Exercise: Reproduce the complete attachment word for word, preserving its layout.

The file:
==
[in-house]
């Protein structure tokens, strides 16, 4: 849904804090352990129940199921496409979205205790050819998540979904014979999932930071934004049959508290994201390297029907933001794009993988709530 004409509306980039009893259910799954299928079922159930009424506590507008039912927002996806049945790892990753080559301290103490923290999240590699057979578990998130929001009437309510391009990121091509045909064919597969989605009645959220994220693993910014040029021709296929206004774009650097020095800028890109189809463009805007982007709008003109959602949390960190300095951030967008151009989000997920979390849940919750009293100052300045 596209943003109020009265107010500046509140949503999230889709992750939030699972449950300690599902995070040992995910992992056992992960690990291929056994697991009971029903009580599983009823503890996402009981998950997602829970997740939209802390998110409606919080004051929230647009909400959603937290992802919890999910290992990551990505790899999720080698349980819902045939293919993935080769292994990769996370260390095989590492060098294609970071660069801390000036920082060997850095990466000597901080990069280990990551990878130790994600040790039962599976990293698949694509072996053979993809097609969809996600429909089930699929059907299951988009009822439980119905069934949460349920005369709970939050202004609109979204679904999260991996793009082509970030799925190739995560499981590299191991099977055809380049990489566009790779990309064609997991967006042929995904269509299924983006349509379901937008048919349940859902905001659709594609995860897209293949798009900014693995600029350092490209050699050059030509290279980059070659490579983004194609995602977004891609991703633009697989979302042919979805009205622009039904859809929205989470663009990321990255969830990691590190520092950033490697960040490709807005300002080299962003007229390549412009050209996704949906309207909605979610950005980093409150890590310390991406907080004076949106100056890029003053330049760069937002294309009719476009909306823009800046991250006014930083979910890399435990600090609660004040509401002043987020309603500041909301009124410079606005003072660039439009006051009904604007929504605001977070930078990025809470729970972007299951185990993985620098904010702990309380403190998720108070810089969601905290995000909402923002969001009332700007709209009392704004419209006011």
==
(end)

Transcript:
[in-house]
């Protein structure tokens, strides 16, 4: 849904804090352990129940199921496409979205205790050819998540979904014979999932930071934004049959508290994201390297029907933001794009993988709530 004409509306980039009893259910799954299928079922159930009424506590507008039912927002996806049945790892990753080559301290103490923290999240590699057979578990998130929001009437309510391009990121091509045909064919597969989605009645959220994220693993910014040029021709296929206004774009650097020095800028890109189809463009805007982007709008003109959602949390960190300095951030967008151009989000997920979390849940919750009293100052300045 596209943003109020009265107010500046509140949503999230889709992750939030699972449950300690599902995070040992995910992992056992992960690990291929056994697991009971029903009580599983009823503890996402009981998950997602829970997740939209802390998110409606919080004051929230647009909400959603937290992802919890999910290992990551990505790899999720080698349980819902045939293919993935080769292994990769996370260390095989590492060098294609970071660069801390000036920082060997850095990466000597901080990069280990990551990878130790994600040790039962599976990293698949694509072996053979993809097609969809996600429909089930699929059907299951988009009822439980119905069934949460349920005369709970939050202004609109979204679904999260991996793009082509970030799925190739995560499981590299191991099977055809380049990489566009790779990309064609997991967006042929995904269509299924983006349509379901937008048919349940859902905001659709594609995860897209293949798009900014693995600029350092490209050699050059030509290279980059070659490579983004194609995602977004891609991703633009697989979302042919979805009205622009039904859809929205989470663009990321990255969830990691590190520092950033490697960040490709807005300002080299962003007229390549412009050209996704949906309207909605979610950005980093409150890590310390991406907080004076949106100056890029003053330049760069937002294309009719476009909306823009800046991250006014930083979910890399435990600090609660004040509401002043987020309603500041909301009124410079606005003072660039439009006051009904604007929504605001977070930078990025809470729970972007299951185990993985620098904010702990309380403190998720108070810089969601905290995000909402923002969001009332700007709209009392704004419209006011």